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Lauren B. Stevens is a freelance writer and influential blogger. She is passionate about social media and literature.
July 24, 2012Net Nanny for Android 2.0
Mar 26, 2018
Music by Rihanna blares as your daughter hops out of bed for the day, turning off her phone alarm and checking her social media before she hops into the shower. She showers to music from her favorite iTunes playlist and then heads downstairs to breakfast. As your daughter heads out the door to catch the bus, she texts her best friend to meet at her locker before school. Sound familiar?
Life for today's children is very different from that of their parents, with almost every aspect infiltrated by technology. Electronics are now an integral part of education, with many schools now requiring students to own tablets, or issuing iPads like textbooks at the beginning of the school year. How do you determine if your child's technology use has crossed over into an addiction?
In the simplest terms, if you, as a parent, feel that your child spends too much time in front of a screen, then trust your instincts. To be certain, technology use is a delicate balance between helpful and unhealthy. If you're concerned about your child's relationship with electronic devices, you should be on the lookout for changes in behavior, and may benefit from using this Parent-Child Internet Addiction Test from Net Addiction. Curious about the effects of overexposure to technology on your child? Read on.
Being plugged-into devices, on an almost continual basis, directly effects the brain. Continual exposure to information, images and sounds keeps the brain in a state of constant stimulation, making it difficult for the brain to get the downtime it needs to recharge. This constant stimulation directly effects your child's sleep (as well as your own). In fact, children are finding it increasingly difficult to fall asleep, and to get an adequate amount of sleep, with increased exposure to electronic devices.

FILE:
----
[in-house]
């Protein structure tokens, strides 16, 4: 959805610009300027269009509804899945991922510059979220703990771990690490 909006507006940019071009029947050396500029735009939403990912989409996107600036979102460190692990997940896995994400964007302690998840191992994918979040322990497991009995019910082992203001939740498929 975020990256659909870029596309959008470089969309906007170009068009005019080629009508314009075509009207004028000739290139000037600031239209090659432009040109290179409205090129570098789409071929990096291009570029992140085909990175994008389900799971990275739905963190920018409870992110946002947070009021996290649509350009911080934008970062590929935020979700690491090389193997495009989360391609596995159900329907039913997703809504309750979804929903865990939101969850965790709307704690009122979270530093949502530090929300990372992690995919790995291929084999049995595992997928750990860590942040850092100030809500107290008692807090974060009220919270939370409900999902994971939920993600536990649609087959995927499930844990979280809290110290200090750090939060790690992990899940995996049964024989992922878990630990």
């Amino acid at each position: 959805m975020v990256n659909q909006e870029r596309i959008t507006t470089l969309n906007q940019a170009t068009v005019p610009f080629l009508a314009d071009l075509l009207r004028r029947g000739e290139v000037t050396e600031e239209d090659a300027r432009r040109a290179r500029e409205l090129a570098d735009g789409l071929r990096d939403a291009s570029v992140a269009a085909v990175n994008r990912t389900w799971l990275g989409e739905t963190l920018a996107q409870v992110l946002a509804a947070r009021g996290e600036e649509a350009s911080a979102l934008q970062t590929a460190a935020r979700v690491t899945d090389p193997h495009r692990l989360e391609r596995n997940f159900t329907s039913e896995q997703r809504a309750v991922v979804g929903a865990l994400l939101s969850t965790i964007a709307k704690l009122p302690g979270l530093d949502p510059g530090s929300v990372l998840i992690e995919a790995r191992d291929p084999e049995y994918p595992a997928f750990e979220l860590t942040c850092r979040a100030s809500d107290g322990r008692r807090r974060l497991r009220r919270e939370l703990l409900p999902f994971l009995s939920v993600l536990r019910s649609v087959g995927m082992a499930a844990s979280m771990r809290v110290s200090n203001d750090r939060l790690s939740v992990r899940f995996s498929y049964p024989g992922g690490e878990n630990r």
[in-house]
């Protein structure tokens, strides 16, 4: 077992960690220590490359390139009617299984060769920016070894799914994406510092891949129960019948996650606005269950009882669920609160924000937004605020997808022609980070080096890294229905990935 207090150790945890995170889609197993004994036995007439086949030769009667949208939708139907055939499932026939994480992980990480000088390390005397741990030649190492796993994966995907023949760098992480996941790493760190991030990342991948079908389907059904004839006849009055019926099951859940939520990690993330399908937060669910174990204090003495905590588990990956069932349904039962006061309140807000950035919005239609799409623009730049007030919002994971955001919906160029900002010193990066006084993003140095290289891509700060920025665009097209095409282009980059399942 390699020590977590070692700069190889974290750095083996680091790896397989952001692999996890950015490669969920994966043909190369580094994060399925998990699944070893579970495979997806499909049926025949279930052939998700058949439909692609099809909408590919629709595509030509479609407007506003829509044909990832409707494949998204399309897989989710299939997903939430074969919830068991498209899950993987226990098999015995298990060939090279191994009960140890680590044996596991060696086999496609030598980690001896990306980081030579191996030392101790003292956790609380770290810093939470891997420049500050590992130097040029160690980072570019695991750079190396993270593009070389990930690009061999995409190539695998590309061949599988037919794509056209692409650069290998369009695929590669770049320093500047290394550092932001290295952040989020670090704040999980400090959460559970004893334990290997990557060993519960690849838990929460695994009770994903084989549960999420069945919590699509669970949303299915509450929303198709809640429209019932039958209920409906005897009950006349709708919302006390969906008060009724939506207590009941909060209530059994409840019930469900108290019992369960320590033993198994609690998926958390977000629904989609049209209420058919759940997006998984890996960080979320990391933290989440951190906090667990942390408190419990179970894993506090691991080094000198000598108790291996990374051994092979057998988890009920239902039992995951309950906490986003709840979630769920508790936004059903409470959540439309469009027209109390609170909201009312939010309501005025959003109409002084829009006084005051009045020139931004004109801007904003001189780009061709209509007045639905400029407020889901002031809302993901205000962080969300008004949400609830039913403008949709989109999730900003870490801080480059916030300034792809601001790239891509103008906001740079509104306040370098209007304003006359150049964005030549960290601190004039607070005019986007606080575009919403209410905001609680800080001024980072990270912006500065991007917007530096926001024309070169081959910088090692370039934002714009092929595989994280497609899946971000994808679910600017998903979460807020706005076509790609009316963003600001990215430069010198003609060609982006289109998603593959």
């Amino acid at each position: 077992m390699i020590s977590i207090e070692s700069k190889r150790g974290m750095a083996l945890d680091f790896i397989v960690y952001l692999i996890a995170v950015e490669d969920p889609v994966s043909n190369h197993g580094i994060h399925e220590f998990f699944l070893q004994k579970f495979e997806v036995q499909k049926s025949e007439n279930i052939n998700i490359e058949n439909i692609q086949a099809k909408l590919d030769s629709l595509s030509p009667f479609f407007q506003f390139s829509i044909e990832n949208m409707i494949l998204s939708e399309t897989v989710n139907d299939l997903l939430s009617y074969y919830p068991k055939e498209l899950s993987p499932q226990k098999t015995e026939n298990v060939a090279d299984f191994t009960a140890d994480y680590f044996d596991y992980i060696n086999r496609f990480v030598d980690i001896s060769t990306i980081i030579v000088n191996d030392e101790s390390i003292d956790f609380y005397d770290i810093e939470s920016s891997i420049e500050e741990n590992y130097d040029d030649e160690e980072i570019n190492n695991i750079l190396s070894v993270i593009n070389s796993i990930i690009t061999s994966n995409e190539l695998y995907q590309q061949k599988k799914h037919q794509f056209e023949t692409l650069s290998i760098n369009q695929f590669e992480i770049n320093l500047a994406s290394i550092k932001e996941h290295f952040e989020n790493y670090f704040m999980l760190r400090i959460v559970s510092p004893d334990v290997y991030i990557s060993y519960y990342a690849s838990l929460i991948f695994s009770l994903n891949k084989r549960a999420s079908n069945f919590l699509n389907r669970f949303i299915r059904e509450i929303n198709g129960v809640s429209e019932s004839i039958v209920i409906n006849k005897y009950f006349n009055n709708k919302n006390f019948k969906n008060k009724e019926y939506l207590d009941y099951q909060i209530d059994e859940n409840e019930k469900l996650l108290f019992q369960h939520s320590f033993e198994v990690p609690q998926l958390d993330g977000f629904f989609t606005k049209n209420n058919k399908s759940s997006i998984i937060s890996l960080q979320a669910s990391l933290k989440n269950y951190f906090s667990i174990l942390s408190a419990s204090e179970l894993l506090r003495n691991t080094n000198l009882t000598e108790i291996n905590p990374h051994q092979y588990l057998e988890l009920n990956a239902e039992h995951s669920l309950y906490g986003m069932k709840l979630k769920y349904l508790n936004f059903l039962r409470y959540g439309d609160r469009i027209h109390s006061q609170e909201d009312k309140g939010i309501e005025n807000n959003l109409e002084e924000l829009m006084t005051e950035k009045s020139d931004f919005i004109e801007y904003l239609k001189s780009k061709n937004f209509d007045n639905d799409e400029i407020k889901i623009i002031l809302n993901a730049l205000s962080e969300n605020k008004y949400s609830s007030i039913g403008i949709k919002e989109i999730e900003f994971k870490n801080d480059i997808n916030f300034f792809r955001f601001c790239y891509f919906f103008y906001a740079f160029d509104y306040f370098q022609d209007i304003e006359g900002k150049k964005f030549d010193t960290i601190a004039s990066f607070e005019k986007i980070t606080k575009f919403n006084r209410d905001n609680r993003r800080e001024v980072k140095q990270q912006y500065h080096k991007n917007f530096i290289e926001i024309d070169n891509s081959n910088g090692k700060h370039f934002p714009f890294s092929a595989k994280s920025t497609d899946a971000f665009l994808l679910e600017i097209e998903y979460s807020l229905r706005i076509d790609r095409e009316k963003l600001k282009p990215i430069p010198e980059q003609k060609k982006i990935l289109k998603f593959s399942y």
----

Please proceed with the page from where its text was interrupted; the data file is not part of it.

Pediatric Sleep Consultant, Jennifer Schindele, is no stranger to sleep problems. Schindele helps families develop healthy sleeping habits, and says that screen time is a frequent problem. Says Schindele, "Screen time can definitely cause an epidemic where sleep is concerned. Television, laptops, tablets and smart phones all have displays that emit blue light. Blue light acts as a brain stimulant, so for many young children and adolescents, [screen time] just before bed can cause major disruption in the ability to fall asleep quickly and easily." To combat screen-related sleep issues, Schindele recommends that both children and adults refrain from using any type of screen for at least an hour prior to bedtime, to "allow the brain to wind down and the body to transition into sleep easier."